Welcome to Jovelyns world of storytelling :
Performance Artist/Teacher/Film Director/Coach/Radio Host
Each breath is prayer
live life as a poem that others want to recite
What does it mean to become human? Telling the best narratives of our individual and collective lives
There are spiritual gems everyday in our physical life that takes us on a journey towards our souls dream.
Think of tomorrow as being the place you arrive with the gifts you are gathering today.
So, today be present .
My name is Jovelyn Diana, I am a storyteller on stage, the world of literature, radio, and film. I grew up near a library it was one of the only places my mother gave me permission to travel alone lucky me! (I was one of eight siblings) Side bar: Which is why I probably became a solo performance artist.
My Grandmother and Mother are avid readers. Mother sent me at least once a week to get bring her books home. Both my grandmother and mother believed holding books are equally as important as holding hands and reading teaches us ways to hold the hands of diversity. The librarian expected my presences and knew my face well. What she did not know is that I took out books from the adult section pretending they were all for mother but really at least one or two books were for me. I read the adult themed books secretly in my bedroom closet. There were no princesses on the pages waiting to be rescued or knights in armor, princes to wed, or wolves instead there was a truth I connected too. I was eight years old reading, James Baldwin, Langston Hughes, Richard Wright, Maya Angelou, and Willard Motley. I flung myself into the love of literature with passion and my imagination was on fire. My heart broke with the narratives of “others lives”! After those literary encounters the reading material in my classroom became one long boring session until… 8th grade. I was 13 years old and our teacher read out loud Emily Jane Bronte’s novel, Wuthering Heights. I wept openly yet silently in class, tears streaming down my face.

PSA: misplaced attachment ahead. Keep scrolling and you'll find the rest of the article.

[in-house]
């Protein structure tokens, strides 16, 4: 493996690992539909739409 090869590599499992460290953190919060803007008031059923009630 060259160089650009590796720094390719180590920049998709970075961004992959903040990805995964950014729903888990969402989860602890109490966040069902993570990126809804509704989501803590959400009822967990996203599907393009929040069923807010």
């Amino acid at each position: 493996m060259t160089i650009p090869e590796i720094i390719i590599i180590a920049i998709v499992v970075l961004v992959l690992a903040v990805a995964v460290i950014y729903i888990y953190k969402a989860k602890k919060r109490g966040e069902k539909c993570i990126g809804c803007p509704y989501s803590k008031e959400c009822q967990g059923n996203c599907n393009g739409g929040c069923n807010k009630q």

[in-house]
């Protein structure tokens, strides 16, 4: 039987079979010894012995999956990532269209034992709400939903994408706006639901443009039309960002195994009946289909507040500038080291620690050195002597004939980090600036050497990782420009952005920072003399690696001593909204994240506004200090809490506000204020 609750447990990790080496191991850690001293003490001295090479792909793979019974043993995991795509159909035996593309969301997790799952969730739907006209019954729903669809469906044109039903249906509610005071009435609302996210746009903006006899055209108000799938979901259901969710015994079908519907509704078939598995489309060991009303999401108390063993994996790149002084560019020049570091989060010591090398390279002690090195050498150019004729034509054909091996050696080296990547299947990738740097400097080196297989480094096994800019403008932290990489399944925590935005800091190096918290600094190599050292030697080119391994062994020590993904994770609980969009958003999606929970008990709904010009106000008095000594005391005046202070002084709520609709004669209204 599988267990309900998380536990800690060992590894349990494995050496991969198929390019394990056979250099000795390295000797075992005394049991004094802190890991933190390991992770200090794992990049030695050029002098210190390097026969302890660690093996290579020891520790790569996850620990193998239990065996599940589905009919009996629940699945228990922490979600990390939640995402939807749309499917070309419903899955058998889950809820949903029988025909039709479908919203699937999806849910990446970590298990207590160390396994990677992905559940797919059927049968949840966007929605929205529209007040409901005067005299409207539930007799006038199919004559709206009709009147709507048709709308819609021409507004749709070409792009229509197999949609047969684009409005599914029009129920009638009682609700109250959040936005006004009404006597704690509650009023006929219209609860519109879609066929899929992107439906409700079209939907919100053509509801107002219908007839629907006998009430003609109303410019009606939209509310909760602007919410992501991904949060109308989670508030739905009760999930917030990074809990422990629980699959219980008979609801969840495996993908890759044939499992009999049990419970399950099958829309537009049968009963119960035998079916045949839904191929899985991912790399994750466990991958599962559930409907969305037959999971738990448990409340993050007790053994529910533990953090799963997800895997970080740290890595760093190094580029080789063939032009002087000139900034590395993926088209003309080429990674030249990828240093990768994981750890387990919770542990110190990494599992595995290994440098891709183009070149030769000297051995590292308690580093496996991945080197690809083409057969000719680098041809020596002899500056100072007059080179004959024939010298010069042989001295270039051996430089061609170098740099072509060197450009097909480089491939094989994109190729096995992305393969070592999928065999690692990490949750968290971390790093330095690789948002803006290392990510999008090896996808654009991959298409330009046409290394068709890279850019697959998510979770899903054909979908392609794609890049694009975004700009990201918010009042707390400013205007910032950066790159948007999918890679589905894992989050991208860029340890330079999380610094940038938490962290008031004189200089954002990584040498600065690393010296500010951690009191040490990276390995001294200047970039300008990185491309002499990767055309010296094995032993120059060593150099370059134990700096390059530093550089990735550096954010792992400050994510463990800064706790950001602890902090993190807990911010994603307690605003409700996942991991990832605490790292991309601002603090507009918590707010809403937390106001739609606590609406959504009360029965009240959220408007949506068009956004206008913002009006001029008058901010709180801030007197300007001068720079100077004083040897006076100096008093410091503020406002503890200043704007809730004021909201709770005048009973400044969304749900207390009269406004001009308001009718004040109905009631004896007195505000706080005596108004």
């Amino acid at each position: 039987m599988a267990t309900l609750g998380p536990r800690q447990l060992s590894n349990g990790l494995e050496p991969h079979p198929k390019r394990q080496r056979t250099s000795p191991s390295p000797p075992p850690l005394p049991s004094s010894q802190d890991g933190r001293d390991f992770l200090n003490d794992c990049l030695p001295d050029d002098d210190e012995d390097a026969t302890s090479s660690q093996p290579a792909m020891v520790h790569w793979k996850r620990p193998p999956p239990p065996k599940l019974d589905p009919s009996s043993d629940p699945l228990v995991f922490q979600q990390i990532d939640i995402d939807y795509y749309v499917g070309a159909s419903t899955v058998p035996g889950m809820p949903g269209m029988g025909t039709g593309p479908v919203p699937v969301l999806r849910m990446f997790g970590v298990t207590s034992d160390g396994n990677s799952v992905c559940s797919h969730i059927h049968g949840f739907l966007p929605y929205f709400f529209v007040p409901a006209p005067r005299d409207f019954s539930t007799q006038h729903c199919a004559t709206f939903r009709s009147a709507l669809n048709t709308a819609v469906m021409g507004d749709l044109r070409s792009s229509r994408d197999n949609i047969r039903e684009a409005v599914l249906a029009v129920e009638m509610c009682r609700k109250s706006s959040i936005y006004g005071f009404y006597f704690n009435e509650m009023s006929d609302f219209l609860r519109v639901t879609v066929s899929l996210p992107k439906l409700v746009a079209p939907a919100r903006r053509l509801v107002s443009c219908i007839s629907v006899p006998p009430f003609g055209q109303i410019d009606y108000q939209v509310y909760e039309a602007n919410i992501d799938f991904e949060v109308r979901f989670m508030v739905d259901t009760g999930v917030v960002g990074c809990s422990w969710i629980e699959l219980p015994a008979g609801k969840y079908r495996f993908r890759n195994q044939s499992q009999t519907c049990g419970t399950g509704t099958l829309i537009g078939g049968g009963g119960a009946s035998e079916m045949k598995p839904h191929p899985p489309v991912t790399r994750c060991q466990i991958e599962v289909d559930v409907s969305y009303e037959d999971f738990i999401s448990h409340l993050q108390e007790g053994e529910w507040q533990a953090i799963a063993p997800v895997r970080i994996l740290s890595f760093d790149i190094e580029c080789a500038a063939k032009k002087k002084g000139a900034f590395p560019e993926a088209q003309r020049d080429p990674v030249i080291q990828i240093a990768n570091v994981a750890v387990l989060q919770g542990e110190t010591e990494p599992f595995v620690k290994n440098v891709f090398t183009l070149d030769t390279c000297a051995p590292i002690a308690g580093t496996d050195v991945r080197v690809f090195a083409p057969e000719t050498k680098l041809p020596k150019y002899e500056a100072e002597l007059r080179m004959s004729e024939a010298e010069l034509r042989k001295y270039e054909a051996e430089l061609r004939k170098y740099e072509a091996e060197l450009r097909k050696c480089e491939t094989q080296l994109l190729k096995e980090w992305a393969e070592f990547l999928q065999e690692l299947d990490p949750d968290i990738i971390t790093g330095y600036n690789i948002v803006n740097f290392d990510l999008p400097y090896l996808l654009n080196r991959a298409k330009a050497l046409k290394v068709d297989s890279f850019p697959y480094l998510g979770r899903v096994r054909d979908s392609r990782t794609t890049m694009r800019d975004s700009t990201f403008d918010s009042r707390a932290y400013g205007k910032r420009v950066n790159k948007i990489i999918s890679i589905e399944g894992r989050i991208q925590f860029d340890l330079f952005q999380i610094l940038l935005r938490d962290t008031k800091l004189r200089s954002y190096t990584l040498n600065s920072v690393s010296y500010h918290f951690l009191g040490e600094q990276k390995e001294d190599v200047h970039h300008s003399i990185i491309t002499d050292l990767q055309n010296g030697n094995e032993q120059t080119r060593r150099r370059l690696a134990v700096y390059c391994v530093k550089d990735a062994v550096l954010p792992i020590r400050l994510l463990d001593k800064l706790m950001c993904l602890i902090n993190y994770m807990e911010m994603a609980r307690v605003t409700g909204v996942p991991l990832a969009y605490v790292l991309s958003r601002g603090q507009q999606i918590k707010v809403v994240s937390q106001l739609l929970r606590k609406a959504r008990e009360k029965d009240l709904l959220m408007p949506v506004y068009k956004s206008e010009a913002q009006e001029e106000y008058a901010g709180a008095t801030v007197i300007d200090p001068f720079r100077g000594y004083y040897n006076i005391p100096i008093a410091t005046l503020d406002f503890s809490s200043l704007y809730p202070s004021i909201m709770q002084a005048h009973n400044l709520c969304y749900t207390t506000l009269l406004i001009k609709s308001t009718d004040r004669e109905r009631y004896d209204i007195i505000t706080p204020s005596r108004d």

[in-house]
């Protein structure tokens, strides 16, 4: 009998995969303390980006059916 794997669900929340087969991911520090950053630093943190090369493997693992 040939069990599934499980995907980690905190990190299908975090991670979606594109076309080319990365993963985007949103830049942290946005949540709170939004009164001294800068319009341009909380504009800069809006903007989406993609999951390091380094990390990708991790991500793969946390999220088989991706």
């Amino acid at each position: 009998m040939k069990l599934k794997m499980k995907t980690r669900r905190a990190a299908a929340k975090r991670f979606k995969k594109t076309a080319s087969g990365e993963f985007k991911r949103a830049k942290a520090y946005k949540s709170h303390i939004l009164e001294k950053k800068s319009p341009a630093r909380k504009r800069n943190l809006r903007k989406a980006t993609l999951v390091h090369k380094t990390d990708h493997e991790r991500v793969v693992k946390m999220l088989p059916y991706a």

The other place I was able to go alone was to my grandparents. My grandparents owned a grocery store in Milwaukee, Wisconsin named Patterson’s Grocery Store. One of the few black owned businesses in the community. My grandparents lived behind the store in an attached apartment. The costumer’s that came to the store door were as vibrant, poetic lovely, and sometimes as desperate as the characters in the books I read. They were people of all colors, shapes, sizes, and accents. The people that shopped at my grandparents store had no boundaries to their stories or how to present them. They sometimes came in shouting, screaming, whispering, crying, or solemn with hunger begging to be put on the books until money became available. My grandparents store was a safe haven for the community of black people, spanish speaking families, Italians and gays (as was the term then). It was in many ways a confessional booth. Most of the community went to the Catholic churches in the area. I wonder decades later how many held the true confessions for Patterson’s grocery store. The people were gathered into a sort of wedding bouquet of various accents and skin colors in the struggle of daily survival and dreams among the can goods, boxes and meats. Patterson Grocery store was moving picture of emotions. I knew I would become a storyteller in every and anyway possible. I do this as a filmmaker, comedian, literacy instructor, novelist, performance artist and musician. I enjoy engaging my audiences, students, and friends in conversations of how and why it is essential to be present and realise the stories in our life, to examine the narrative of our collect lives. And lastly… how to be the author and the various voices of your life stories.
Jovelyn D, Richards